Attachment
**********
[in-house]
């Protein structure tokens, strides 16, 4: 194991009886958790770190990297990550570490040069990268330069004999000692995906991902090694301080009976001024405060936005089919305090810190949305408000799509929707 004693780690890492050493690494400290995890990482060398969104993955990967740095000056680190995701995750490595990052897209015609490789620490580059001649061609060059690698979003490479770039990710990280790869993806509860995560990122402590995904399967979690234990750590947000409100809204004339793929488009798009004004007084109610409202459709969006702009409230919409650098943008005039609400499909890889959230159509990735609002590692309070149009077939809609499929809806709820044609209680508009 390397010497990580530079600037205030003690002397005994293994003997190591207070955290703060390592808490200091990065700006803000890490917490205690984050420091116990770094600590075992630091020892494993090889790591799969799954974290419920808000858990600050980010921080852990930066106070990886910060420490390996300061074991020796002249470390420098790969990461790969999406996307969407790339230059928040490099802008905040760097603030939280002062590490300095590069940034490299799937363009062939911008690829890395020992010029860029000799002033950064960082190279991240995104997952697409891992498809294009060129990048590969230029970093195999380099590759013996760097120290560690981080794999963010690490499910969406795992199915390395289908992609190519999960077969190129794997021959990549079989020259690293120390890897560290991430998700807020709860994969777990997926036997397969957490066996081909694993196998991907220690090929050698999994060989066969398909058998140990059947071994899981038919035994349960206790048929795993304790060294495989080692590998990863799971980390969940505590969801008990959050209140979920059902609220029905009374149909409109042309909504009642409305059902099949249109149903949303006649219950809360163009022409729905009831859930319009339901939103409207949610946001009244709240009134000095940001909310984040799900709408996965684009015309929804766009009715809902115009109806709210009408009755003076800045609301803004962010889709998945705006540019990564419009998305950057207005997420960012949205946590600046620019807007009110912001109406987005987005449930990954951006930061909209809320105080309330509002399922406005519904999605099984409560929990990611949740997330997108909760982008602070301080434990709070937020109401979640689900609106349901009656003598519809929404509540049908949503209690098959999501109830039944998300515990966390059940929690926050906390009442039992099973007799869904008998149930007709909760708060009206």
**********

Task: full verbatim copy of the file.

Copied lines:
[in-house]
């Protein structure tokens, strides 16, 4: 194991009886958790770190990297990550570490040069990268330069004999000692995906991902090694301080009976001024405060936005089919305090810190949305408000799509929707 004693780690890492050493690494400290995890990482060398969104993955990967740095000056680190995701995750490595990052897209015609490789620490580059001649061609060059690698979003490479770039990710990280790869993806509860995560990122402590995904399967979690234990750590947000409100809204004339793929488009798009004004007084109610409202459709969006702009409230919409650098943008005039609400499909890889959230159509990735609002590692309070149009077939809609499929809806709820044609209680508009 390397010497990580530079600037205030003690002397005994293994003997190591207070955290703060390592808490200091990065700006803000890490917490205690984050420091116990770094600590075992630091020892494993090889790591799969799954974290419920808000858990600050980010921080852990930066106070990886910060420490390996300061074991020796002249470390420098790969990461790969999406996307969407790339230059928040490099802008905040760097603030939280002062590490300095590069940034490299799937363009062939911008690829890395020992010029860029000799002033950064960082190279991240995104997952697409891992498809294009060129990048590969230029970093195999380099590759013996760097120290560690981080794999963010690490499910969406795992199915390395289908992609190519999960077969190129794997021959990549079989020259690293120390890897560290991430998700807020709860994969777990997926036997397969957490066996081909694993196998991907220690090929050698999994060989066969398909058998140990059947071994899981038919035994349960206790048929795993304790060294495989080692590998990863799971980390969940505590969801008990959050209140979920059902609220029905009374149909409109042309909504009642409305059902099949249109149903949303006649219950809360163009022409729905009831859930319009339901939103409207949610946001009244709240009134000095940001909310984040799900709408996965684009015309929804766009009715809902115009109806709210009408009755003076800045609301803004962010889709998945705006540019990564419009998305950057207005997420960012949205946590600046620019807007009110912001109406987005987005449930990954951006930061909209809320105080309330509002399922406005519904999605099984409560929990990611949740997330997108909760982008602070301080434990709070937020109401979640689900609106349901009656003598519809929404509540049908949503209690098959999501109830039944998300515990966390059940929690926050906390009442039992099973007799869904008998149930007709909760708060009206």